Jeff Sessions’ absurd response to the Parkland school shooting

Attorney General Jeff Sessions on Thursday addressed a school shooting at Marjory Stoneman Douglas High School in Parkland, Florida that killed 17 people — by proposing policy solutions to prevent shootings that don’t actually make any sense.

During a speech to a sheriffs’ convention in Washington on Thursday morning, Sessions said he thinks the next school shooting can be prevented by stronger enforcement of existing gun laws.

“I think effective enforcement of our gun laws, focusing on criminals and dangerous people, mentally ill people that have been — where we have the legal ability to do so — can reduce violence in our communities and improve public safety,” Sessions said. “It is not good if we got gun laws that say criminals can’t carry guns and they never get enforced. So we intend to enforce our laws.”

But there are a couple obvious problems with Sessions’ idea. Nikolas Cruz, the 19-year-old allegedly responsible for using an AR-15 semi-automatic rifle to murder 17 people at Marjory Stoneman Douglas High School in Parkland, Florida, bought his military-caliber weapon legally. Cruz also had no criminal record. So it’s hard to see how stronger enforcement of existing gun laws could have prevented the carnage.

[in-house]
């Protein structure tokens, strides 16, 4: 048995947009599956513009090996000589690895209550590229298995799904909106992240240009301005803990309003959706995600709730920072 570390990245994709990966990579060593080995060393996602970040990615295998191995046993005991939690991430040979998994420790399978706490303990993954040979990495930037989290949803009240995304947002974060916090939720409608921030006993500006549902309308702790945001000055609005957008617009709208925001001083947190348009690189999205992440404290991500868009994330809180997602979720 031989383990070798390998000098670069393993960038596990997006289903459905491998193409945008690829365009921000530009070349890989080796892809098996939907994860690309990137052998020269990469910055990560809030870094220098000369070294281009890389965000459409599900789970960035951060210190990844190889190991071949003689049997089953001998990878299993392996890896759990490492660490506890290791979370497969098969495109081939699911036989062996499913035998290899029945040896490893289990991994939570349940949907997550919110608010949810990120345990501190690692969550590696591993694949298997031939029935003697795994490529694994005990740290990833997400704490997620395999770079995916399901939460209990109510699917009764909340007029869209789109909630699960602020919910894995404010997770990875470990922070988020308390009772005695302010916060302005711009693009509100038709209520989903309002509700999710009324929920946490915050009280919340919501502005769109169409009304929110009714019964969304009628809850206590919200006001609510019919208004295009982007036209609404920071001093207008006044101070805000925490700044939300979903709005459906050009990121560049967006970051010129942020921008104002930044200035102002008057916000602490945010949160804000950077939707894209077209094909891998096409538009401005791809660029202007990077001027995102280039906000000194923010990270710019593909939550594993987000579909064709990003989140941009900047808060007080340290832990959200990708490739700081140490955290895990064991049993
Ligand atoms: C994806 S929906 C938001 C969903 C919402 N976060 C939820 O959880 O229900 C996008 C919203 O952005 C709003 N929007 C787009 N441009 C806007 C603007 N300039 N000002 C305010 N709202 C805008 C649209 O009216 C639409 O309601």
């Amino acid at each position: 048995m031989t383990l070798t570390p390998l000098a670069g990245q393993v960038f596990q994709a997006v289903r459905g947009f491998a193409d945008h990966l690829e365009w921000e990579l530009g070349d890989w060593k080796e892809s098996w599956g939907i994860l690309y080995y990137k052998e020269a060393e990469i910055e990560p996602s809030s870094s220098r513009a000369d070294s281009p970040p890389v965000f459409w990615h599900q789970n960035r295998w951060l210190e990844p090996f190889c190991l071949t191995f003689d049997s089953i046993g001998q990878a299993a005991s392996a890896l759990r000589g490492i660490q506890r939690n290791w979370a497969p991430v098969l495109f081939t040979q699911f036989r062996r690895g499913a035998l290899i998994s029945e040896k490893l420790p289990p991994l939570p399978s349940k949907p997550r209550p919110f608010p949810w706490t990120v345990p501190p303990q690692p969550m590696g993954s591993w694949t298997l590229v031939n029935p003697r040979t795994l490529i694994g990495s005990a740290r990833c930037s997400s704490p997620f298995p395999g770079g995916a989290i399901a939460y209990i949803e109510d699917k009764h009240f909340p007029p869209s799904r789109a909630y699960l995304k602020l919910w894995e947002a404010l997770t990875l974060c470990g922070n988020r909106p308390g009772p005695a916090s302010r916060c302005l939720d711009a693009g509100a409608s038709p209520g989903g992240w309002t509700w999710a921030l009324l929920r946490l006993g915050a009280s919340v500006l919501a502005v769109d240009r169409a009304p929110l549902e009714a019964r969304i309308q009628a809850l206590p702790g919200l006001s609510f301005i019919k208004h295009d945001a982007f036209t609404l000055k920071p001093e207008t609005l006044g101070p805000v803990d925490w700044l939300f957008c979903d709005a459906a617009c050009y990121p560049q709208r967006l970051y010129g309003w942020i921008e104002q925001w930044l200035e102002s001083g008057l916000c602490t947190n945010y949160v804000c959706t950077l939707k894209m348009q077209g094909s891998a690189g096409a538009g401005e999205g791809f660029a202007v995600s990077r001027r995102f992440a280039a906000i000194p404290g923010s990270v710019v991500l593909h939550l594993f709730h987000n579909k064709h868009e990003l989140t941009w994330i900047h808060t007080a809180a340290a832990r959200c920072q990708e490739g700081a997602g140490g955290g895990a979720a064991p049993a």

At another point during his speech, Sessions suggested that cracking down on gangs could prevent school shootings.

“When parents once again go to sleep fearful that their kids will not be safe, even when they go to school — parents have told me in gang-infested neighborhoods that children can no longer stand at the bus stop by themselves, they take turns, parents do, of being out there every morning and afternoon,” Sessions said. “So we’ve gotta confront the problem. There’s not doubt about it.”

Parkland, however, is one of the safest cities in Florida, and Cruz had no known involvement with gangs.

During the portion of his speech addressing school shootings, Sessions didn’t once mention the possibility of enacting stronger gun laws that might prevent people like Cruz from legally obtaining a military-style rifle in the first place.